The 2016 budget for Tompkins County is rich with numbers, percentages, figures and statistics, but honing in on a few notable areas shows an overall sense of progress for the community.
Next year’s budget is $171,075,993, a 0.8 percent increase in spending possibilities from the 2015 budget, with a tax rate of $6.73 per $1,000, compared to a rate of $6.86 per $1,000 in 2015. Homeowners will also see a property tax increase of $12.39 on a median-valued home, according to a news statement from the legislature office.
County Administrator Joe Mareane noted that the 2016 budget will address structural deficit issues in the public library, adding several positions to various areas; begin a new jail re-entry program, add funding to the Tompkins Consolidated Area Transit bus and increasing investment in staff training. Other areas that saw a significant change in expenditures are overtime pay, salaries and mandates like child care and pre-K and early intervention.
Salary and wages are estimated to see an increase of approximately 1.28 percent from 2015, while overtime will increase by approximately 11.43 percent. Pete Meyers of the Tompkins County Workers Center said this increase in overtime may be good news for county employees who often work beyond prescribed hours.
Pre-K and early intervention are expected to increase by approximately 15.6 percent, while mandated child care is expected to decrease by approximately 28.4 percent.
A full listing of expected changes can be found on the Tompkins County legislation website.
The 2016 budget was approved Nov. 17. Each year, Mareane and Kevin McGuire, the county’s budget coordinator, manage the budget process, including developing a recommended budget for presentation to the legislature that is based on request from County departments and agencies. Mareane said they look at the information submitted and make recommendations from there.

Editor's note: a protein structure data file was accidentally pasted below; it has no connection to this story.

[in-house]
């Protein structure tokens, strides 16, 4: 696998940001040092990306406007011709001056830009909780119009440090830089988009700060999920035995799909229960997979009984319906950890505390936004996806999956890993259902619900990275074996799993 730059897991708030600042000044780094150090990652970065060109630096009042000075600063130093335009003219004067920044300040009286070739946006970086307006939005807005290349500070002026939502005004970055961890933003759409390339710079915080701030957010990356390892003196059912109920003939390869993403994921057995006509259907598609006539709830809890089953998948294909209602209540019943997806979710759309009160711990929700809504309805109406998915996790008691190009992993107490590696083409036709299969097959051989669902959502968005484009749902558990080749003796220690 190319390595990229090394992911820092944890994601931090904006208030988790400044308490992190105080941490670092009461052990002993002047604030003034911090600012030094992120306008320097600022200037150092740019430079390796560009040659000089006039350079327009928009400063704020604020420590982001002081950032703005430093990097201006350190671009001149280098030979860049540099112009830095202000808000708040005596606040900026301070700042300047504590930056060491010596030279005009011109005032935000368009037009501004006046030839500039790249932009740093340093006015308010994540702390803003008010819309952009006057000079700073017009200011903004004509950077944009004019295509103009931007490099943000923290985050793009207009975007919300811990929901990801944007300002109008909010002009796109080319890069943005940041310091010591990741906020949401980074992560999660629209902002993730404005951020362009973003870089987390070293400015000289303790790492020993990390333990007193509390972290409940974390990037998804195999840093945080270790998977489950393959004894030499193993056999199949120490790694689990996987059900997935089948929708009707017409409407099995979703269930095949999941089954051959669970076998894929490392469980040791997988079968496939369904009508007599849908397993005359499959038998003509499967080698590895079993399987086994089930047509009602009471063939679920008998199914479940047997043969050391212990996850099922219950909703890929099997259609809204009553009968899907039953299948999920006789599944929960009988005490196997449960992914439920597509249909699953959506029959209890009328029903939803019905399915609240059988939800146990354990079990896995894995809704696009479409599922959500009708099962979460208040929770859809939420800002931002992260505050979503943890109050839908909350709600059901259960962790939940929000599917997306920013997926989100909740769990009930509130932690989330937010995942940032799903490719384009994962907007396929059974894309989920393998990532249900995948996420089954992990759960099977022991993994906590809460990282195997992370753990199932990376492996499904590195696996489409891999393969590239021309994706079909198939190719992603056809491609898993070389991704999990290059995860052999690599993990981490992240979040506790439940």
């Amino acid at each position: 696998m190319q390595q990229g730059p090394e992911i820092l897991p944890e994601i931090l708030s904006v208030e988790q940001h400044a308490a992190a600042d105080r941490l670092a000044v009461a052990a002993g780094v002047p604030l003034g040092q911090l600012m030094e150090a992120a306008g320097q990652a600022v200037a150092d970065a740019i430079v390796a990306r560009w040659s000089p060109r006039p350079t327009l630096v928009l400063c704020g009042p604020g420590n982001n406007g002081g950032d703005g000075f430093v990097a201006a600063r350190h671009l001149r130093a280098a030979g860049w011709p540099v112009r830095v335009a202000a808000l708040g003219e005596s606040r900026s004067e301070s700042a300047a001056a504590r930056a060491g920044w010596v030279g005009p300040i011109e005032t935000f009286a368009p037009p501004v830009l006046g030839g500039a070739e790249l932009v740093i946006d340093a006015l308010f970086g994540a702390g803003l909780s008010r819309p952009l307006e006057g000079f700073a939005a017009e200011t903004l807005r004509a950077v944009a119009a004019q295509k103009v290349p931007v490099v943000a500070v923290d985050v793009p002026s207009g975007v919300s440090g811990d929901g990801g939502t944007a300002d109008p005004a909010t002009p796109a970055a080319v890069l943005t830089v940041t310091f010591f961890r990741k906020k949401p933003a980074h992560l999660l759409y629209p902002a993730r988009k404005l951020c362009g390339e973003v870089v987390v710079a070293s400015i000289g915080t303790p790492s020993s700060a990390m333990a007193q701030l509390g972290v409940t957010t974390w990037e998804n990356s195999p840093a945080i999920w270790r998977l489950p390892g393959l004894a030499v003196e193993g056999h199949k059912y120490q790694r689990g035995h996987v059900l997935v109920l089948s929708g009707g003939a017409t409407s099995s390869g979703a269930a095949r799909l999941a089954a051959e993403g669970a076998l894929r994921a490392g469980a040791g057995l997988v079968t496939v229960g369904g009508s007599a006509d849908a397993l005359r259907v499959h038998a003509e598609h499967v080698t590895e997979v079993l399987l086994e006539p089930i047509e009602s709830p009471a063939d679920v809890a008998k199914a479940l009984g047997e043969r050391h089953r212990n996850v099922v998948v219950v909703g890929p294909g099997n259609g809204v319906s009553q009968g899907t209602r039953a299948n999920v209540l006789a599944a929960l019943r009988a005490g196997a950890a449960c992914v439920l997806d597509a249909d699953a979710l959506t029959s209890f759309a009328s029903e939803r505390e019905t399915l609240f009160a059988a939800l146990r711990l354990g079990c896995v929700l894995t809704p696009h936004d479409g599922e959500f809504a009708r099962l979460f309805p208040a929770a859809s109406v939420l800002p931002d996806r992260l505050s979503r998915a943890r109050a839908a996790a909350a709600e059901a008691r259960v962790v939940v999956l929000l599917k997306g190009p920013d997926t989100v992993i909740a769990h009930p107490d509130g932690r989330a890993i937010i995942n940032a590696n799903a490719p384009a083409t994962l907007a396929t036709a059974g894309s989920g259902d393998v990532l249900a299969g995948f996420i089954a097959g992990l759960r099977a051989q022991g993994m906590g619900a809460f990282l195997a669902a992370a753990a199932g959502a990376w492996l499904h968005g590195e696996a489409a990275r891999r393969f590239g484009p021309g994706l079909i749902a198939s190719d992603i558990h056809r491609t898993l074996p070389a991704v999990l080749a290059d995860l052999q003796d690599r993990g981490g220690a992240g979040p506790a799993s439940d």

Mareane said the 2016 budget had a better foundation than past years because the county is seeing a decrease in mandated programming costs. Mandated programs are public services like medicaid and child care. Mareane said after the 2008 recession, many people in the county had to rely on such programs to get by.
“It’s only now that we’re beginning to see a measurable decline in the number of people in Tompkins County who are relying on temporary assistance and other programs that we provide,” Mareane said. “Not only is it good for them because they’re less reliant on public services, but it’s also good for us and that our costs are going down.”
Mareane said most county employees are expected to see a 2.25 percent increase in salary for 2016, the same rate they saw in 2015 and can expect to see again in 2017.
“It comes off of a very restrained, long-term contract that reflected the very difficult times that we were in,” Mareane said, referring to the recession just before 2010 — a year in which there was no increase in salary.
For overtime pay, Mareane said most of that will go to public safety workers, specifically the Tompkins County Sheriff’s Department. Mareane said overtime for the sheriff’s department has been routinely under budget, so this year’s 11.43 percent increase will help make up for that and align more with what’s realistic for that office.
The decrease in mandate child care, as well as the 1.67 percent decrease in Medicaid, shows a steady betterment of the community, Mareane said, as mandate child care refers to child abuse and neglect services. These areas have seen a decrease in cases, leading to needing less money. The increase in Pre-K and early intervention is for aiding special needs children, showing an increased attention to those services. Medicaid costs are down because of savings associated with the Affordable Care Act.
“Our No. 1 goal is being able to sustain current levels of service, so in terms of community impact, this will allow us to continue providing services that people have become accustomed to,” Mareane said. “So that in itself these days is an achievement.”
This article originally appeared on ithaconomy.com